The influence of fine-scale topography on detection of a mammal assemblage at camera traps in a mountainous landscape

Sean M. Sultaire, Joshua J. Millspaugh, Patrick J. Jackson, Robert A. Montgomery

Research output: Contribution to journalArticlepeer-review

2 Scopus citations


Changes in topography, such as terrain elevation and slope, are an important source of landscape complexity influencing the ecology of animals, particularly in mountainous landscapes. In such landscapes animals navigate changes in elevation and slope in their daily movement. Despite the importance of topographic variation, studies of animal ecology in mountainous landscapes tend not to explicitly consider those effects on species detection. We deployed a broad-extent, coarse resolution camera-trapping system across a landscape with considerable complexity and quantified the influence of topographic variables on detection probability conditional on occurrence for multiple mammal species. Specifically, we examined the fine-scale effects of terrain steepness and topographic position (i.e. ridges, mid-slopes or valleys) on detection probability for 14 mammal species at camera-traps. We found that detection probability increased on gently sloping terrain for six species and decreased on the steepest slopes sampled for three of these species and three additional species. Among four other mammal species, detection probability changed according to local topographic position though the directionality of these responses varied among these species. Several species, primarily meso-carnivores as well as larger-bodied species, like mule deer and black bears, were more detectable on gentle slopes than flat terrain. This pattern suggests that many species may use moderately steep terrain for the resources or heterogeneity they provide. Topographic position had comparatively less effect on species detection probabilities, suggesting that this variable does not have a strong effect on fine-scale space use of animal species in mountainous regions. These relationships suggest that researchers should consider local terrain when siting camera traps in mountainous landscapes and analyzing survey data from such landscapes. Studies that compare the detection of mammal species at cameras deployed in close proximity will improve our understanding of fine-scale topographic effects on mammal movement and detection.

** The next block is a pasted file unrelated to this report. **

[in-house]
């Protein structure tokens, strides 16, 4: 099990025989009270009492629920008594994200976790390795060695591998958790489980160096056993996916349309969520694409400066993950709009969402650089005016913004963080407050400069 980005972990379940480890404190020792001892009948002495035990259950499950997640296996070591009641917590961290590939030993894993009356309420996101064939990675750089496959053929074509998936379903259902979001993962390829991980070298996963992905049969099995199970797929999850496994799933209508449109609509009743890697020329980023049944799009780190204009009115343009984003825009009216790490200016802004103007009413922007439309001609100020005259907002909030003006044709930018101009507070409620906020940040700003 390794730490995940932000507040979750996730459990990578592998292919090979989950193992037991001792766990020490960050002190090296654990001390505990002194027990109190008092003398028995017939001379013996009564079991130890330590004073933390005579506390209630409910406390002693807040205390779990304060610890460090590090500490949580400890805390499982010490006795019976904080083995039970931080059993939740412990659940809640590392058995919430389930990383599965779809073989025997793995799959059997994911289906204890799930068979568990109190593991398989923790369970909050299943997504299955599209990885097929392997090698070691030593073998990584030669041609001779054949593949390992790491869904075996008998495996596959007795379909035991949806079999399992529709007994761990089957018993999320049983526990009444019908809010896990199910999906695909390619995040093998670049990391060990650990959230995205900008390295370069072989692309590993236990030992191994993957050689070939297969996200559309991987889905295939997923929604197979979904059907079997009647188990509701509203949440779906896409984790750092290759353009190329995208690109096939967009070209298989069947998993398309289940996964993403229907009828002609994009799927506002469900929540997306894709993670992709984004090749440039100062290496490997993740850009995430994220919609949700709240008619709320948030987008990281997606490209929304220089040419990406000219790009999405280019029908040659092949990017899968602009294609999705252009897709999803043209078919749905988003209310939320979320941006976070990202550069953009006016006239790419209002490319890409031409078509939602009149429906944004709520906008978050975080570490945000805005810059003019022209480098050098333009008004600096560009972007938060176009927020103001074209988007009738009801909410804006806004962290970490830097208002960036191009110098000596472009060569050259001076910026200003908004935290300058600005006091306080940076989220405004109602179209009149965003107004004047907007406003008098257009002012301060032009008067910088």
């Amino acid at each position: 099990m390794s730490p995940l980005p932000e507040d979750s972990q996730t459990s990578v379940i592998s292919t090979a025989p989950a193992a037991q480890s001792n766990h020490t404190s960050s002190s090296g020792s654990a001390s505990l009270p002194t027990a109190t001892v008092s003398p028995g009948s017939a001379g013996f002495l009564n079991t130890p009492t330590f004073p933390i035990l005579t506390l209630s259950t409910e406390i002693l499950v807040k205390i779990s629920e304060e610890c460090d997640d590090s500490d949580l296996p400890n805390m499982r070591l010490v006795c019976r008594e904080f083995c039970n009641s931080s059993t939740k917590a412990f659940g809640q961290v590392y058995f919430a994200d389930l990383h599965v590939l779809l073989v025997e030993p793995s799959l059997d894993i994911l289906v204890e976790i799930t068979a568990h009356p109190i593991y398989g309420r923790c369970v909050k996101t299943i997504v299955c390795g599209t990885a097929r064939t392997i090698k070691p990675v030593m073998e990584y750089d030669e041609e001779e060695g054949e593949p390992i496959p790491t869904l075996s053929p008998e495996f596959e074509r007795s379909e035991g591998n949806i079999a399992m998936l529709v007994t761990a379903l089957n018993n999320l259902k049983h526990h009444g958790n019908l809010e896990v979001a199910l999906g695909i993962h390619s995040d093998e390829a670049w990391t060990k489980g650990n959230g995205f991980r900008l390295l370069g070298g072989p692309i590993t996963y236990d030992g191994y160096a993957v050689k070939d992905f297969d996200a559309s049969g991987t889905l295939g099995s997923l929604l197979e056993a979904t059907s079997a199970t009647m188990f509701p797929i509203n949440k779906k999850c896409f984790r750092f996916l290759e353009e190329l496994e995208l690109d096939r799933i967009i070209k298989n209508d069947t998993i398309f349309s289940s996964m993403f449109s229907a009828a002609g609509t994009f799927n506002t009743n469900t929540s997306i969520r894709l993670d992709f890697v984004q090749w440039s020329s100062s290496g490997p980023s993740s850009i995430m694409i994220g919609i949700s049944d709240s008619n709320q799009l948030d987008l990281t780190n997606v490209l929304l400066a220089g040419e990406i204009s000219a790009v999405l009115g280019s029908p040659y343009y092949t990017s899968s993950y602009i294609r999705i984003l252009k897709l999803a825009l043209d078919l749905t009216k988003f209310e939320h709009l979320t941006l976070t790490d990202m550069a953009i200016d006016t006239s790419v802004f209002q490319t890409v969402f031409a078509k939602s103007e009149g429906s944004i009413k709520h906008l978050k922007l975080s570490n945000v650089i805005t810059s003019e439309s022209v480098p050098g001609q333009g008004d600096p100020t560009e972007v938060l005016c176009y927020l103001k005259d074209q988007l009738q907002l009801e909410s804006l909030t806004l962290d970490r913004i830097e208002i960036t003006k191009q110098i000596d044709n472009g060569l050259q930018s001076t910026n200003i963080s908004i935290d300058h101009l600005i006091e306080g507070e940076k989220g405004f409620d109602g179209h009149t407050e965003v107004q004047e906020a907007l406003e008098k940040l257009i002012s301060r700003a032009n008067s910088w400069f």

Original languageEnglish
Article numbere01026
JournalWildlife Biology
Issue number2
StatePublished - Mar 2023


– This research was supported by the Nevada Department of Wildlife $3 Predator Fee Program and the statewide game management support (F17AF00482).

FundersFunder number
Nevada Department of WildlifeF17AF00482


    • camera trap
    • landscape complexity
    • mammal community
    • terrain slope
    • topographic position index
    • wildlife detection


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